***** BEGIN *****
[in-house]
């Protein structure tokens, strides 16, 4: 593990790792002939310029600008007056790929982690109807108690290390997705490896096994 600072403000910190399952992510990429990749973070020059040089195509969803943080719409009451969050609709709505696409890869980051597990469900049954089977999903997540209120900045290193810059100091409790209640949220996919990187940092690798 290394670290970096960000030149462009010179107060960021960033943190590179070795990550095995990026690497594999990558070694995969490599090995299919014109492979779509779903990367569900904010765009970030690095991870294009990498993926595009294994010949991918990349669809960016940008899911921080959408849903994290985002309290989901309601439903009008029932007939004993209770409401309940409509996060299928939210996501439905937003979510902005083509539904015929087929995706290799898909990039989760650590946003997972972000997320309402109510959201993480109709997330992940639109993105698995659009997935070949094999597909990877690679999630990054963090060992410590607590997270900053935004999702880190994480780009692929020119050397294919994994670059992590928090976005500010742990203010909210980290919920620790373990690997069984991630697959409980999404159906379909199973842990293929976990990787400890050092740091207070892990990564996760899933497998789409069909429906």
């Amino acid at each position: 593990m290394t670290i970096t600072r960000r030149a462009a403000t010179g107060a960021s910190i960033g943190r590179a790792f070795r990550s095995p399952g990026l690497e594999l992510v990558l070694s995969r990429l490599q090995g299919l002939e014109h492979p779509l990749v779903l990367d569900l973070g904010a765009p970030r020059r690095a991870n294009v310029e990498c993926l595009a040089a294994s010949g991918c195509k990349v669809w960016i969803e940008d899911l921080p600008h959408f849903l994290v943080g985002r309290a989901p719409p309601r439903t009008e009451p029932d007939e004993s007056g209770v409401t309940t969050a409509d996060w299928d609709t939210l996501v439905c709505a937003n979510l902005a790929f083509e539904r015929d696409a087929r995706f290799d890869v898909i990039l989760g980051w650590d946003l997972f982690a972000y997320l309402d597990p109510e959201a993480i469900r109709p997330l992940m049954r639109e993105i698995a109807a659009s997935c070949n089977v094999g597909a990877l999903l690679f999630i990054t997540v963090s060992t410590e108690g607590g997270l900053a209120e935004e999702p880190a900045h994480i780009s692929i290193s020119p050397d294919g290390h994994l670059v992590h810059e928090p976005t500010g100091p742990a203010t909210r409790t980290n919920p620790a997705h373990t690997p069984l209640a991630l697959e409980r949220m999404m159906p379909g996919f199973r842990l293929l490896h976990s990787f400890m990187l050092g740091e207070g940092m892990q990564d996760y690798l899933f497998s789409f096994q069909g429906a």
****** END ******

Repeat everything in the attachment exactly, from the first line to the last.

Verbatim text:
[in-house]
């Protein structure tokens, strides 16, 4: 593990790792002939310029600008007056790929982690109807108690290390997705490896096994 600072403000910190399952992510990429990749973070020059040089195509969803943080719409009451969050609709709505696409890869980051597990469900049954089977999903997540209120900045290193810059100091409790209640949220996919990187940092690798 290394670290970096960000030149462009010179107060960021960033943190590179070795990550095995990026690497594999990558070694995969490599090995299919014109492979779509779903990367569900904010765009970030690095991870294009990498993926595009294994010949991918990349669809960016940008899911921080959408849903994290985002309290989901309601439903009008029932007939004993209770409401309940409509996060299928939210996501439905937003979510902005083509539904015929087929995706290799898909990039989760650590946003997972972000997320309402109510959201993480109709997330992940639109993105698995659009997935070949094999597909990877690679999630990054963090060992410590607590997270900053935004999702880190994480780009692929020119050397294919994994670059992590928090976005500010742990203010909210980290919920620790373990690997069984991630697959409980999404159906379909199973842990293929976990990787400890050092740091207070892990990564996760899933497998789409069909429906």
């Amino acid at each position: 593990m290394t670290i970096t600072r960000r030149a462009a403000t010179g107060a960021s910190i960033g943190r590179a790792f070795r990550s095995p399952g990026l690497e594999l992510v990558l070694s995969r990429l490599q090995g299919l002939e014109h492979p779509l990749v779903l990367d569900l973070g904010a765009p970030r020059r690095a991870n294009v310029e990498c993926l595009a040089a294994s010949g991918c195509k990349v669809w960016i969803e940008d899911l921080p600008h959408f849903l994290v943080g985002r309290a989901p719409p309601r439903t009008e009451p029932d007939e004993s007056g209770v409401t309940t969050a409509d996060w299928d609709t939210l996501v439905c709505a937003n979510l902005a790929f083509e539904r015929d696409a087929r995706f290799d890869v898909i990039l989760g980051w650590d946003l997972f982690a972000y997320l309402d597990p109510e959201a993480i469900r109709p997330l992940m049954r639109e993105i698995a109807a659009s997935c070949n089977v094999g597909a990877l999903l690679f999630i990054t997540v963090s060992t410590e108690g607590g997270l900053a209120e935004e999702p880190a900045h994480i780009s692929i290193s020119p050397d294919g290390h994994l670059v992590h810059e928090p976005t500010g100091p742990a203010t909210r409790t980290n919920p620790a997705h373990t690997p069984l209640a991630l697959e409980r949220m999404m159906p379909g996919f199973r842990l293929l490896h976990s990787f400890m990187l050092g740091e207070g940092m892990q990564d996760y690798l899933f497998s789409f096994q069909g429906a």